The genuine prime number theorem says that there are about prime numbers between 1 and N. The prime number theorem in function fields is rather about the number of irreducible monic polynomials of degree in the polynomial ring on a finite field . It is remarkable that the result is of the same shape , which is if you let be the number of monic polynomials of degree . But the proof, as often with the polynomial analogues of number theory, is much neater and even yields a nice exact formula for

**First proof**

This one requires a good deal of knowledge of the theory finite fields.

We prove that is the product of all monic irreducible polynomials whose degree divide , which immediately provides the above formula by comparison of the degrees. To prove this, notice that the roots of are all the elements of the extension of , so that , as an element of can be factored as . On the other hand, if is an irreducible polynomial of degree , it splits into linear factors in . So has a root and all its other roots are images of under the Frobenius element, more precisely,

so that (at first sight in , but also in because they are both in – it is well known that the gcd is preserved under field extensions). Moreover, all monic irreducible are coprimes, so that their product still divides . Finally, we need to prove the converse divisibility, either in or in , which is equivalent. So let’s do it in the latter; take a factor with . Let be the order of the Frobenius element on , so that and no smaller integer has this property; then which is indeed an irreducible of degree , hence a factor of . Given the factorization of and the fact that the factors are coprime, their product still divides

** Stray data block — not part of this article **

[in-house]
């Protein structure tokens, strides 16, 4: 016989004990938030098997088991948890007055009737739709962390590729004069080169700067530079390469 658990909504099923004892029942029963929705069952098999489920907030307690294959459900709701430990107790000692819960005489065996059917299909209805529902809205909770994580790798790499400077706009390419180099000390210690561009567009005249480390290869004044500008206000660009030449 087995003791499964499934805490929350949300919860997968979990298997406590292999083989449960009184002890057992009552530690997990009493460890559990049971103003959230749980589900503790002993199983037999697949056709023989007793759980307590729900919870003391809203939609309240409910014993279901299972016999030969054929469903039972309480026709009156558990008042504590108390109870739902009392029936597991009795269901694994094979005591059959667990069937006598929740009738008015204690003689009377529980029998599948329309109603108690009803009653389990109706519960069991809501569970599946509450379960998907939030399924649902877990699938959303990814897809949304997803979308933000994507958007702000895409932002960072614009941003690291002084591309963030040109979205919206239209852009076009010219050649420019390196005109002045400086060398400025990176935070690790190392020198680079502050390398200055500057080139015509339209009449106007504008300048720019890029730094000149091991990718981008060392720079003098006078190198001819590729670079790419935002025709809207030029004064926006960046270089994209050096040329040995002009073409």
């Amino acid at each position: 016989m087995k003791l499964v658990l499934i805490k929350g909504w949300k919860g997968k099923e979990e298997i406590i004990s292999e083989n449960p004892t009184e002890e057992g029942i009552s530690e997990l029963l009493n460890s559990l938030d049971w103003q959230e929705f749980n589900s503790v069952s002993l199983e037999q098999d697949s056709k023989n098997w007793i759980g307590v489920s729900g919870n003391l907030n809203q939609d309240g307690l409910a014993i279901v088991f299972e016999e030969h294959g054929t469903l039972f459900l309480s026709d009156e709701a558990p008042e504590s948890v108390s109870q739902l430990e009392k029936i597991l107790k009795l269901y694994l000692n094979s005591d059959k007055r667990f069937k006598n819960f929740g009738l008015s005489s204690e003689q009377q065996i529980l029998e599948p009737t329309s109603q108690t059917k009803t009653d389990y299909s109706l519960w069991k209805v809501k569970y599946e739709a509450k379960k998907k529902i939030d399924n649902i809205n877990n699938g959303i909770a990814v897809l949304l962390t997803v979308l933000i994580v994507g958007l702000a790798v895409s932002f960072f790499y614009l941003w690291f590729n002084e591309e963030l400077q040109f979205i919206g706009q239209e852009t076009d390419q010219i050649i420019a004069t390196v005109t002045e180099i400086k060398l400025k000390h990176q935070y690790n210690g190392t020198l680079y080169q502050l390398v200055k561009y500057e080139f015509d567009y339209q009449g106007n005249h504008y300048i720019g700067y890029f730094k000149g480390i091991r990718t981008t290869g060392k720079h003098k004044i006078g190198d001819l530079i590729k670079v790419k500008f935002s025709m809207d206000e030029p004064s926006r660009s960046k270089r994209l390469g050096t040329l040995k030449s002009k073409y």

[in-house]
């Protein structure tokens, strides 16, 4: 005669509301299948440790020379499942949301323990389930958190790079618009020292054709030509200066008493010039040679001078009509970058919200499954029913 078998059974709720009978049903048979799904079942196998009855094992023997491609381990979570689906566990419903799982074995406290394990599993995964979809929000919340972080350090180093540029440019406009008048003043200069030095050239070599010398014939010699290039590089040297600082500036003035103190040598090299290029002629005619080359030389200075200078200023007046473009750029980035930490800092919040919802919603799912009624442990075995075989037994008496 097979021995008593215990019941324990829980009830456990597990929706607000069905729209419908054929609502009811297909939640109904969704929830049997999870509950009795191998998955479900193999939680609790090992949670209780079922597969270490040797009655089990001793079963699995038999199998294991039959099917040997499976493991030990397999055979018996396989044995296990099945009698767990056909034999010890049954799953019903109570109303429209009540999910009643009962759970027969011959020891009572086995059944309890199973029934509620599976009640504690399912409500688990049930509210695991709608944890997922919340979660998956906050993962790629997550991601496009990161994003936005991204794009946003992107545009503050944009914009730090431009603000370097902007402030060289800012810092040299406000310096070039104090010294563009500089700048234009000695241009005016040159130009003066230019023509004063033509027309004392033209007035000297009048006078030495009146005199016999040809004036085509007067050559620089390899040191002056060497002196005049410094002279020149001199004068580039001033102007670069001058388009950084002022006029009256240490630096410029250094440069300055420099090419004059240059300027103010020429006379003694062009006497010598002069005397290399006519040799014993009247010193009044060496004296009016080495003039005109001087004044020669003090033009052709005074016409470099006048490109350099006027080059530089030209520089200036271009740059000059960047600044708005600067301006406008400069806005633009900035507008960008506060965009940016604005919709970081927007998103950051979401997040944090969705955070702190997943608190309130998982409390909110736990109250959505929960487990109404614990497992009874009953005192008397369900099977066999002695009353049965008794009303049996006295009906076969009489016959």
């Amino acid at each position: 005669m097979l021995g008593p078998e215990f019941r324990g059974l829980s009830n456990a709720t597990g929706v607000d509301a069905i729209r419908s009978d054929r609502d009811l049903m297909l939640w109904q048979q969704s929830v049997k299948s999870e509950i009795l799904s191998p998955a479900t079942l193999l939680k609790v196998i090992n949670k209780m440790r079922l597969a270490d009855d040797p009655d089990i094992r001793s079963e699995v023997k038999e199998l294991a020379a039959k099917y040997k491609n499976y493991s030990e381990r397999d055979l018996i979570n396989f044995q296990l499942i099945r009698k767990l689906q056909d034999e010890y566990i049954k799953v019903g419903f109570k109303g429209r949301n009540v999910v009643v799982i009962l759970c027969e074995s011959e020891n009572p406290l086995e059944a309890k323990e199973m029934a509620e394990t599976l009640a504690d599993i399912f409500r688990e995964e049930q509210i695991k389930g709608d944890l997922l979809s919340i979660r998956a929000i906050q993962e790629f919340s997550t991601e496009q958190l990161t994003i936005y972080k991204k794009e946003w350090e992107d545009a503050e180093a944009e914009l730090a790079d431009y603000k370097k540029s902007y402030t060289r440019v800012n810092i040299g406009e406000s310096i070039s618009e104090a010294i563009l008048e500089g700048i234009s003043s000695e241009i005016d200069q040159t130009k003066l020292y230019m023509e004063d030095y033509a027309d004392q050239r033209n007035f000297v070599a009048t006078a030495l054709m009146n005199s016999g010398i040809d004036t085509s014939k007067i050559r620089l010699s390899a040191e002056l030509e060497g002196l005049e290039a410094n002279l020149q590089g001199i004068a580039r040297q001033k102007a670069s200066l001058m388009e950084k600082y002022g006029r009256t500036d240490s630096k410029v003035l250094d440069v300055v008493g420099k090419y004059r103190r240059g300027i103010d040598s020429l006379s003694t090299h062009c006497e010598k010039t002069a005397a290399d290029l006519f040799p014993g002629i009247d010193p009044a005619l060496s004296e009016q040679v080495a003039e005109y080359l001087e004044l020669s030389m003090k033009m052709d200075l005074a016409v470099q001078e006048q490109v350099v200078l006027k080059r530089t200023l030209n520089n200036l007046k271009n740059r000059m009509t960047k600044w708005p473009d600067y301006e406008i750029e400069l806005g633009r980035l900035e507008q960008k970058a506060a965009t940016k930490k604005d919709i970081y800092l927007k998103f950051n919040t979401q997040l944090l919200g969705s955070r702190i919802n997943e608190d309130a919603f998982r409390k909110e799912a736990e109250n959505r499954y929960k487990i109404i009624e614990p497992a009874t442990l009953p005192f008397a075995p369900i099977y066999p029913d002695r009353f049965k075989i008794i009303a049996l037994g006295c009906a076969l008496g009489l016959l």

**Second proof**

This one proves exactly what we want and not more and uses only power series. We need the notation .

Let

be the zeta function (for s of real part >1). It is easy to see that by looking at the sum expression, and by looking at the product expression. Putting , both sides become nice power series so that we get the equality

and doing classical operations (logarithmic derivation and expansion in power series followed by termwise identification in particular) on both sides yield the result.

This proof seems to use about zero input of algebra, so its success looks like a miracle. The only step where a (tiny) bit of knowledge seems to be used is the transformation of the sum into an Euler product – it needs the existence of unicity of the decomposition of a monic polynomial into product of irreducibles.

**A kind of sieve method ?**

It could be reasonable to hope that the sieve of Eratosthenes would work better in the realm of polynomial rings. We’ll try to adapt it here. Notice that in this case we have count primes up to a certain large degree, and not of exactly certain large degree (both quantities are far from equivalent in fact !).

Let’s define to be the number of monic irreducible (let’s say primes) polynomials of degree at most n, and . We also use Moebius’ function for monic polynomials, also defined in terms of the number of prime factors. The Moebius inversion formula still holds in the polynomial world. We also write

Thus

and if we forget about we obtain exactly

this looks quite nice, but the error term, just like in the integer case, can’t easily be bounded by anything better than which we know will be vastly bigger than the main term. By the way this product can very easily be shown to be but the exact asymptotic is not any easier than the PNT itself… So this sieve seems to have very little interest, given the convenience of the other methods.

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